Group theory is the mathematics of symmetry and Mark Ronan’s book “Symmetry and the Monster” has greatly helped me to learn and understand the fundamentals of group theory and especially simple finite groups.
A group is a collection or set of operations or mappings that can be applied to an ordered set of elements. For instance, the elements could be individually identifiable balls placed at the vertices of a regular pentagon drawn on the floor. The balls could be linked by rigid rods, corresponding to the sides of the pentagon and constituting a rigid structure. The rigid structure is an effective pattern template for the original configuration of five balls. A transformation, operation or mapping could consist of rotating the joined-up set of balls without lifting it off the floor to any position where the five balls are over five vertices of the pentagon on the floor. There are five possible positions, including the original position of the set of balls. The group of rotations therefore has a size of 5. This is the cyclic group Z5. The group of rotations is a finite group based on the prime number 5.
A simple finite group is a set of symmetry operations that cannot be reduced to any smaller set of symmetry operations. The group of rotations of the set of five linked balls is a simple finite group based on the prime number 5.
If the balls and frame can be lifted and flipped over while keeping any one ball (the pivot ball) on its spot on the floor and in such a way that the two pairs of balls adjacent to the pivot ball exchange places then this is another type of operation on the pattern or configuration of balls. Like a rotation, the flip maintains the adjacencies of each ball and the distances between them. There are five of these flip operations that are distinct from one another. Also, from combinations of the same five flips the null operation already described in the context of rotations can be produced. Therefore the group of flips is a simple finite group.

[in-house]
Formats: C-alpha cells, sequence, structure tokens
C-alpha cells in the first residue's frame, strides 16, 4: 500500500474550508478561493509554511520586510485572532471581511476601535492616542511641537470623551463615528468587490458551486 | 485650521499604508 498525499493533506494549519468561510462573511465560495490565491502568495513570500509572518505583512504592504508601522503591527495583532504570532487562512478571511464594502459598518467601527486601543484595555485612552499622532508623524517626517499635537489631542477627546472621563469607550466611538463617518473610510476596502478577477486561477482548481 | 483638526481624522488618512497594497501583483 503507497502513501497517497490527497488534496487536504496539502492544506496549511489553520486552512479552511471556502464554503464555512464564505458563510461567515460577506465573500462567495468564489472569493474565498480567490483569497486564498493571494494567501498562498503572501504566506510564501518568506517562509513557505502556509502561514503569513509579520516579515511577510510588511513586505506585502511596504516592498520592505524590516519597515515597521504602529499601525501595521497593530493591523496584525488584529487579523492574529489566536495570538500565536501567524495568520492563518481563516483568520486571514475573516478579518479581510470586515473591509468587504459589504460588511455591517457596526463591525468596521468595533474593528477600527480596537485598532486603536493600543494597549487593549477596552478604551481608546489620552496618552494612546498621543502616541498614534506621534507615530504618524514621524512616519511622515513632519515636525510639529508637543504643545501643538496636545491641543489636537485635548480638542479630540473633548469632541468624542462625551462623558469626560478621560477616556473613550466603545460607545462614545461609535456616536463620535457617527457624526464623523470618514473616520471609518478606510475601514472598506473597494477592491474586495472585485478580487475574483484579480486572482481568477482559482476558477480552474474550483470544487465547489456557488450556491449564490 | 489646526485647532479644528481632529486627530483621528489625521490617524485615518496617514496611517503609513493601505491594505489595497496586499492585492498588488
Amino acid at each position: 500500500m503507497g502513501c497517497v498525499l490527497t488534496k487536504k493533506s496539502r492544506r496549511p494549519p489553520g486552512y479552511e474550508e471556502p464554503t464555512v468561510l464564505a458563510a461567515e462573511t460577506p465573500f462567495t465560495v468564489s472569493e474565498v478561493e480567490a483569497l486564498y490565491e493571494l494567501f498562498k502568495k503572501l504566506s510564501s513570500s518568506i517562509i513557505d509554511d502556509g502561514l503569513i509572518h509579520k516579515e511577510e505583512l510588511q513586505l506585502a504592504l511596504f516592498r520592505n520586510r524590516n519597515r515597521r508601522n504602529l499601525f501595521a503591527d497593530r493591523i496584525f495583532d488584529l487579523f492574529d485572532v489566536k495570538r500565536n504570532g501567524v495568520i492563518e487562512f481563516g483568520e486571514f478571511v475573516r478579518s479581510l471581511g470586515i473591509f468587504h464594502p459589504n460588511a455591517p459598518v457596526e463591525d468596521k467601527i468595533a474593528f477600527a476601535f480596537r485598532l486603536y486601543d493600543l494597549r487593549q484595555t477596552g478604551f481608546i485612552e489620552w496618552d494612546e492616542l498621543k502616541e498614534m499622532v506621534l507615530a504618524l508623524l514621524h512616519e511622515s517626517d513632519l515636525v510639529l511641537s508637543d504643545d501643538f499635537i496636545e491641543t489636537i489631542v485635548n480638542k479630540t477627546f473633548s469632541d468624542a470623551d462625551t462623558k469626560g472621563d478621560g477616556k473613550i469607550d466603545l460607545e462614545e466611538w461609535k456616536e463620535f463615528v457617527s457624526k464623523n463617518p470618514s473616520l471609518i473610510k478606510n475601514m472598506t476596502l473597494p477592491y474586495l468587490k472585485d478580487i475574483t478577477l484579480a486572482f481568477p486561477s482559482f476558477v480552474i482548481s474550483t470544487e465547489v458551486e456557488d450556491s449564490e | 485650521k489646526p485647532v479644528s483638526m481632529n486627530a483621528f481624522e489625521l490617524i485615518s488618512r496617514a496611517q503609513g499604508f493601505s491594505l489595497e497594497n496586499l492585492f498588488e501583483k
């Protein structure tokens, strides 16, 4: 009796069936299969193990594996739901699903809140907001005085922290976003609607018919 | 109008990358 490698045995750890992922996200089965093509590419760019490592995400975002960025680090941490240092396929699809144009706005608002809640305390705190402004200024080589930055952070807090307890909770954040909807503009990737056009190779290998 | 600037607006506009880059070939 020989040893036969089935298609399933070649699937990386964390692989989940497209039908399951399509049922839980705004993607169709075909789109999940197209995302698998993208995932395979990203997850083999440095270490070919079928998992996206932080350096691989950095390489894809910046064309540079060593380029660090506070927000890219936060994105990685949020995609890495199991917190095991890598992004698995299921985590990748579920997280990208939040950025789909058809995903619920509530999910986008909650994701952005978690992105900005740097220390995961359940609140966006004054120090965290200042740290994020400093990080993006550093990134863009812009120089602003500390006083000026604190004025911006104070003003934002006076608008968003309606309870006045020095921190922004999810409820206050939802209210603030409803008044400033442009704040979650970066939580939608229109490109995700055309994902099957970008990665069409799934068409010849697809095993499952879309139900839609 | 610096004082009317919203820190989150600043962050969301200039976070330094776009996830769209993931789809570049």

With the rotations and the flips there are ten operations that maintain adjacencies and distances, including the identity operation. The group of rotations and flips is not a simple finite group, but it is the union of two simple finite groups.
There are some caveats to be applied at this point.
Caveat 1: The rotations and flips are only significant if the set of balls is always viewed from above by an observer who does not rotate or flip around the other side with the balls.
Caveat 2: A clever illusionist could confuse matters somewhat. Suppose the balls are coloured red, orange, yellow, green and blue. The illusionist can demonstrate the five rotations to an observer looking down from above. However in secret he flips the set of balls about the red ball and paints the top visible half of the orange ball blue and the visible half of the blue ball orange. He also paints the top visible half of the yellow ball green and the visible half of the green ball yellow. The set of balls that has been flipped about the red now appears as though it has not been flipped. Moreover if the original sequence of colours (red, orange, yellow, green, blue) had a clockwise sense this will always be the case, no matter how the set of balls is flipped about one ball.
The illusionist has fundamentally changed the symmetry characteristics of the set of balls. If flips and rotations are permitted there are now five rotations (including the ‘no change’ operation) and there are no distinct flips:
Flip about R: no change
Flip about O: equal to rotation of 2 clockwise
Flip about Y: equal to rotation of 4 clockwise
Flip about G: equal to rotation of 1 clockwise
Flip about B: equal to rotation of 3 clockwise